A new development has emerged from investigations into the 132 acres grabbed land in Ngong Forest.
The National Assembly Environment committee Wednesday found out that title deeds were processed even before the land was degazetted.
The committee chaired by Maara MP Kareke Mbiuki, which is investigating the alleged land-grabbing, was informed of the new development during a visit to the area.
Kenya Forest Service Chief Surveyor Evans Kegode said the titles were processed between 1994 and 1996, 3-4 years before the land was degazetted by former minister Francis Lotodo in 1998.
The titles for the land that Sun Valley II and Sun Valley III, Royal Palace and Royal Estates occupy were processed between 1994 and 1996, way before degazettement, which was done in 1998. This is illegal,” said the surveyor.
This comes after residents of Royal Park, Sun Valley I and II, Lang’ata Gardens, Lang’ata View Gardens and Forest Edge estates petitioned Parliament over the planned repossession of the land.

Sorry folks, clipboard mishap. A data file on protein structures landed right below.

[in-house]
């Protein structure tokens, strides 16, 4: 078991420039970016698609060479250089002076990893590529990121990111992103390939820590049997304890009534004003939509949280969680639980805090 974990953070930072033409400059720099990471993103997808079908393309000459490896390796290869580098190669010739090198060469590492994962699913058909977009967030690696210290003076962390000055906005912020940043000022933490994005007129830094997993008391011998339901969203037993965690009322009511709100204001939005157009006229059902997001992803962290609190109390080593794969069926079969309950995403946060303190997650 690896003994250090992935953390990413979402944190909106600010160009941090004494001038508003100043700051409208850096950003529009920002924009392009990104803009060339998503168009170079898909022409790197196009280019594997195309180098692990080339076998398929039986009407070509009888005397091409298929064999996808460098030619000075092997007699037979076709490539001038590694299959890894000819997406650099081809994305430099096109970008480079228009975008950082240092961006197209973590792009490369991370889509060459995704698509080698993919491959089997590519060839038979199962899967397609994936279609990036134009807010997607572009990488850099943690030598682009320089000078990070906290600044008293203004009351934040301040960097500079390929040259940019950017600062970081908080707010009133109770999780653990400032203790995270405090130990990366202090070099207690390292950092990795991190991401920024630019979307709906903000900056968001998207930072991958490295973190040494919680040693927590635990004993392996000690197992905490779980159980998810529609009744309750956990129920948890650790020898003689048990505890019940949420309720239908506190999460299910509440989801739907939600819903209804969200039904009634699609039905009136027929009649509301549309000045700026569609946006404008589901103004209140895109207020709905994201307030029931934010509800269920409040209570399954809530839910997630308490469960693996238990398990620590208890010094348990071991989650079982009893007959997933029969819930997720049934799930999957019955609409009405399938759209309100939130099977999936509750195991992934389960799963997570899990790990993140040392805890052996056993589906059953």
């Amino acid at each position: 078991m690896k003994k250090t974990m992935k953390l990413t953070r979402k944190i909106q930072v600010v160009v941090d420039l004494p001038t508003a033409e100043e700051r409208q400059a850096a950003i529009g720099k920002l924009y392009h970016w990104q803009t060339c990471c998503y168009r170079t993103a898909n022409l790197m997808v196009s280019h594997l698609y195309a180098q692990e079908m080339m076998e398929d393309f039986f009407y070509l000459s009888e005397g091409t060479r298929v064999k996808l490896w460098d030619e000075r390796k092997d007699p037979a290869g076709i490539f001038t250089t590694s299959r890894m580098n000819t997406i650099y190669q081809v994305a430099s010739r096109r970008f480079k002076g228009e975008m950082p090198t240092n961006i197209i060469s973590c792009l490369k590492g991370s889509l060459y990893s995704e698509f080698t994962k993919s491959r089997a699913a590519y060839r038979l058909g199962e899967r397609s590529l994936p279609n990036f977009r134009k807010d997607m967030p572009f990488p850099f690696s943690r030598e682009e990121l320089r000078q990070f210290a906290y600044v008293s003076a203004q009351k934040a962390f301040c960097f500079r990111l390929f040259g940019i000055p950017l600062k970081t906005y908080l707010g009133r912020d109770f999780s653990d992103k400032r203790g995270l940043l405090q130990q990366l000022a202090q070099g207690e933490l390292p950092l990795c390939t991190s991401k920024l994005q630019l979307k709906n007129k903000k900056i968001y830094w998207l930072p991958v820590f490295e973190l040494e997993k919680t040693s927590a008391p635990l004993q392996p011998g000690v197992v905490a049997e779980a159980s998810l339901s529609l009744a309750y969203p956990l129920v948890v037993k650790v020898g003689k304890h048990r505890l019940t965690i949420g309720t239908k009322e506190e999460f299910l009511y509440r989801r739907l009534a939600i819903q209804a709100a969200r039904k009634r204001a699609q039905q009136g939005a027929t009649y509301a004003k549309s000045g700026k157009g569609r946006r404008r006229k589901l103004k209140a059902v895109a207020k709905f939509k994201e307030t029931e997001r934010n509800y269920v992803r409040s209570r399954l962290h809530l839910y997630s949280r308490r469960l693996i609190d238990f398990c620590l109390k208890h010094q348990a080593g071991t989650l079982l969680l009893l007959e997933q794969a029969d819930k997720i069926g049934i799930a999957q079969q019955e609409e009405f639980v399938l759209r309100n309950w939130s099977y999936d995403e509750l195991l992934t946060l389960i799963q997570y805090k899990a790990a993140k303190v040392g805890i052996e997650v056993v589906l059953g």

Environment CS Keriako Tobiko last month said the Legal Notice No. 44 signed by former Environment minister Francis Lotodo, which degazetted 132.64617 acres, was illegal as it ended up serving a purpose that was not intended.
Lotodo, now deceased, had informed Parliament on April 28, 1998, that the degazettment of the forest land was for the purposes of building a school.
“What happened is quite to the contrary. The land was sub-divided and dished out to individuals and companies. It is unlawful as a minister to degazette part of a public forest and reward your wife or girlfriend. When you degazette it, it must be for public purposes,” Tobiko said.
“If for whatever reason it was no longer viable for a school it automatically should have been reverted to its original purpose. Subsequent allocations are illegal. I sympathise with the residents but the law is not about morality or sympathy.”
He insisted that any documents including title deeds for the land are invalid and remain “a piece of paper that it is”.